In 2022, Pittsburgh will break ground on a smart city plan over six years in the making

When the challenge was announced in 2015, Pittsburgh officials were excited about the chance to use the prize money to shake the city’s reputation as a post-industrial steel town, Stan Caldwell, executive director of Carnegie Mellon University’s Traffic21 Institute, who worked on the city’s proposal, told us.

“There was a general opinion in Pittsburgh that the challenge was kind of almost tailor-made for us,” Alex Pazuchanics, a former policy advisor to the mayor of Pittsburgh from 2015–2017, told Emerging Tech Brew…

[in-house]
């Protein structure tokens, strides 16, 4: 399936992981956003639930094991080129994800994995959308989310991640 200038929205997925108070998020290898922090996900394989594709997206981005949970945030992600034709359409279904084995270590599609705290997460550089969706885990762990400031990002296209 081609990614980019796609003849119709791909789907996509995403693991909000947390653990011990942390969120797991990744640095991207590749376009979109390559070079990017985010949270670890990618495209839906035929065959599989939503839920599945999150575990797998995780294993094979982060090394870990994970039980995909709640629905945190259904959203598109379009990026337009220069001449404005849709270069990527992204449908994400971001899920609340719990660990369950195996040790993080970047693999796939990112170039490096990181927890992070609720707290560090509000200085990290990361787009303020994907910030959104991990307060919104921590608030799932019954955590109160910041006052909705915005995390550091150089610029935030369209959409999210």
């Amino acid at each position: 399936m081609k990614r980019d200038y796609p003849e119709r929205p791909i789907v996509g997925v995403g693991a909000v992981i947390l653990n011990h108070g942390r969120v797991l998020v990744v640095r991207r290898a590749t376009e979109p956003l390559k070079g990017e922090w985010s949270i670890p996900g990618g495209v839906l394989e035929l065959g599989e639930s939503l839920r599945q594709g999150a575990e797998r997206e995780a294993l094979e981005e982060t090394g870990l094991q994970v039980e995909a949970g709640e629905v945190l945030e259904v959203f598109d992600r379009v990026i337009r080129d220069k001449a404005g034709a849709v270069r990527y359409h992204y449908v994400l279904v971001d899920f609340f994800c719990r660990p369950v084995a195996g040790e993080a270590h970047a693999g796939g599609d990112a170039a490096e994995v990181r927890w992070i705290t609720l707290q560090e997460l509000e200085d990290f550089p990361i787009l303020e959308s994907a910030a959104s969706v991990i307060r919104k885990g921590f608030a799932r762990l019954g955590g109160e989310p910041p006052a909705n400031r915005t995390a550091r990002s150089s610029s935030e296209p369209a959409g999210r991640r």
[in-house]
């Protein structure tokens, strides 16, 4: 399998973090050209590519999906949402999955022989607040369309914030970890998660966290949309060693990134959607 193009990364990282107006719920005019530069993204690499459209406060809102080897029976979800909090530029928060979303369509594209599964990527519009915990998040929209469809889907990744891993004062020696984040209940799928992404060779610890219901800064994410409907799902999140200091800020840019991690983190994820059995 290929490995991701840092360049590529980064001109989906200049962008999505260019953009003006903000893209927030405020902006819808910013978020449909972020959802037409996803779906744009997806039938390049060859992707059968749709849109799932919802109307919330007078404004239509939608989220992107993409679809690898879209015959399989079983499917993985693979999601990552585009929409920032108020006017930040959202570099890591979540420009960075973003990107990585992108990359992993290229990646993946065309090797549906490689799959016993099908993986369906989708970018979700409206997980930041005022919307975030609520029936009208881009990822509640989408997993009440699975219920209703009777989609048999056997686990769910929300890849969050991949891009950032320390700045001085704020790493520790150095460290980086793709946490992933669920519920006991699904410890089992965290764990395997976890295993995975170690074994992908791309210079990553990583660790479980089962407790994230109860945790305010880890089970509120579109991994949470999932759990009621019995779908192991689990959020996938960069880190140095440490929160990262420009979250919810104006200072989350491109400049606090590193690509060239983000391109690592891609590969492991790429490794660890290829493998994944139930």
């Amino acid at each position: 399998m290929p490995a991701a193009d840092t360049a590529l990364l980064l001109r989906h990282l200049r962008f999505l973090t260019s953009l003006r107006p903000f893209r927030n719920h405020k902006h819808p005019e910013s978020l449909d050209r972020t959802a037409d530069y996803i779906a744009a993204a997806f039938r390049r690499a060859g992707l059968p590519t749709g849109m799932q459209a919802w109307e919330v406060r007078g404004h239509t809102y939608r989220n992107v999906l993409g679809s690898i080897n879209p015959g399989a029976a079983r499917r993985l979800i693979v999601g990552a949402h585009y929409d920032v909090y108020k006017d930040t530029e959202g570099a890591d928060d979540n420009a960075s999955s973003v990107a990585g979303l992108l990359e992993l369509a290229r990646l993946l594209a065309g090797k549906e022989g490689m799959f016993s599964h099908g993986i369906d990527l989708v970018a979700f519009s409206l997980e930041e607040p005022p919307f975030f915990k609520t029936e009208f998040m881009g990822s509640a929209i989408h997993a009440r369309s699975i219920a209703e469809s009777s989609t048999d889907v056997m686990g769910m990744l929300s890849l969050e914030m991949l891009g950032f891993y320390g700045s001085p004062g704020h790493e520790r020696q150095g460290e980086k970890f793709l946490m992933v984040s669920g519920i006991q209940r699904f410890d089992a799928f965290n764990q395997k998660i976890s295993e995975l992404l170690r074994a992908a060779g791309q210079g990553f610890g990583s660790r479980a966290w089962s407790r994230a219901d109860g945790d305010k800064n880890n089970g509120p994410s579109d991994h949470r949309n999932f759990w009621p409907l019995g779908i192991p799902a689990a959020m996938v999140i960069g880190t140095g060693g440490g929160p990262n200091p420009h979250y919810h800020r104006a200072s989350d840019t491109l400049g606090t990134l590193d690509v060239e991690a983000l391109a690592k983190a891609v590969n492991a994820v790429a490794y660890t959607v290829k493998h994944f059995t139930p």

The idea for Smart Spines is rooted in an earlier—and still ongoing—project called Scalable Urban Traffic Control (Surtrac), an “intelligent traffic-control system” that began in 2012 and aims to speed up traffic flow and reduce vehicle idle time. The tech, which was developed at Carnegie Mellon University, has since been commercialized via a company called Rapid Flow Technologies.